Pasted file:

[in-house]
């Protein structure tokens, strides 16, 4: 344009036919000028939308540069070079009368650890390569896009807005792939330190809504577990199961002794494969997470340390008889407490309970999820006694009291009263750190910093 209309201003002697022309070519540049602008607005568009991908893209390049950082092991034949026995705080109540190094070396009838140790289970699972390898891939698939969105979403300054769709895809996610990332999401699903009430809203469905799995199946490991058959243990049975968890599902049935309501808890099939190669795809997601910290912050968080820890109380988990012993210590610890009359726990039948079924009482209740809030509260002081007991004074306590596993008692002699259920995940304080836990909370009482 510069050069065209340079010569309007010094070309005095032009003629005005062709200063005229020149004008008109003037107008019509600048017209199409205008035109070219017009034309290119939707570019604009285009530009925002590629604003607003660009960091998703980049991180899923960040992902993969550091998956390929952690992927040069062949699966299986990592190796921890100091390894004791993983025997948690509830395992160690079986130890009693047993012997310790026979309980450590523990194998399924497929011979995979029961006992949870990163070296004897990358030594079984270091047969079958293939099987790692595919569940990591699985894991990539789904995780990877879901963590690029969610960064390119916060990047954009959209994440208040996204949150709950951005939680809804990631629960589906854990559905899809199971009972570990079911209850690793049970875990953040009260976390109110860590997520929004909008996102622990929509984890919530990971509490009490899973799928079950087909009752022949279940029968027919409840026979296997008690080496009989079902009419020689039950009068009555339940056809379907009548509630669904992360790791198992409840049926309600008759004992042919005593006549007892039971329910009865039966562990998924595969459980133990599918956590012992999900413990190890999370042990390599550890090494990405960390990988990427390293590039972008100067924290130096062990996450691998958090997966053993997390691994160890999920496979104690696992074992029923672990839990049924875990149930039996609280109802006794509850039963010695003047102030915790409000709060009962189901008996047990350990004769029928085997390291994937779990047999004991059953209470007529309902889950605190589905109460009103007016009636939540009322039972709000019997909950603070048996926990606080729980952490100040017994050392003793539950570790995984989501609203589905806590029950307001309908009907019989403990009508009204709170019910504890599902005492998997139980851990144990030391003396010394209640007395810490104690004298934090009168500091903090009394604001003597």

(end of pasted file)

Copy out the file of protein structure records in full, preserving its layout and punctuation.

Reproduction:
[in-house]
């Protein structure tokens, strides 16, 4: 344009036919000028939308540069070079009368650890390569896009807005792939330190809504577990199961002794494969997470340390008889407490309970999820006694009291009263750190910093 209309201003002697022309070519540049602008607005568009991908893209390049950082092991034949026995705080109540190094070396009838140790289970699972390898891939698939969105979403300054769709895809996610990332999401699903009430809203469905799995199946490991058959243990049975968890599902049935309501808890099939190669795809997601910290912050968080820890109380988990012993210590610890009359726990039948079924009482209740809030509260002081007991004074306590596993008692002699259920995940304080836990909370009482 510069050069065209340079010569309007010094070309005095032009003629005005062709200063005229020149004008008109003037107008019509600048017209199409205008035109070219017009034309290119939707570019604009285009530009925002590629604003607003660009960091998703980049991180899923960040992902993969550091998956390929952690992927040069062949699966299986990592190796921890100091390894004791993983025997948690509830395992160690079986130890009693047993012997310790026979309980450590523990194998399924497929011979995979029961006992949870990163070296004897990358030594079984270091047969079958293939099987790692595919569940990591699985894991990539789904995780990877879901963590690029969610960064390119916060990047954009959209994440208040996204949150709950951005939680809804990631629960589906854990559905899809199971009972570990079911209850690793049970875990953040009260976390109110860590997520929004909008996102622990929509984890919530990971509490009490899973799928079950087909009752022949279940029968027919409840026979296997008690080496009989079902009419020689039950009068009555339940056809379907009548509630669904992360790791198992409840049926309600008759004992042919005593006549007892039971329910009865039966562990998924595969459980133990599918956590012992999900413990190890999370042990390599550890090494990405960390990988990427390293590039972008100067924290130096062990996450691998958090997966053993997390691994160890999920496979104690696992074992029923672990839990049924875990149930039996609280109802006794509850039963010695003047102030915790409000709060009962189901008996047990350990004769029928085997390291994937779990047999004991059953209470007529309902889950605190589905109460009103007016009636939540009322039972709000019997909950603070048996926990606080729980952490100040017994050392003793539950570790995984989501609203589905806590029950307001309908009907019989403990009508009204709170019910504890599902005492998997139980851990144990030391003396010394209640007395810490104690004298934090009168500091903090009394604001003597």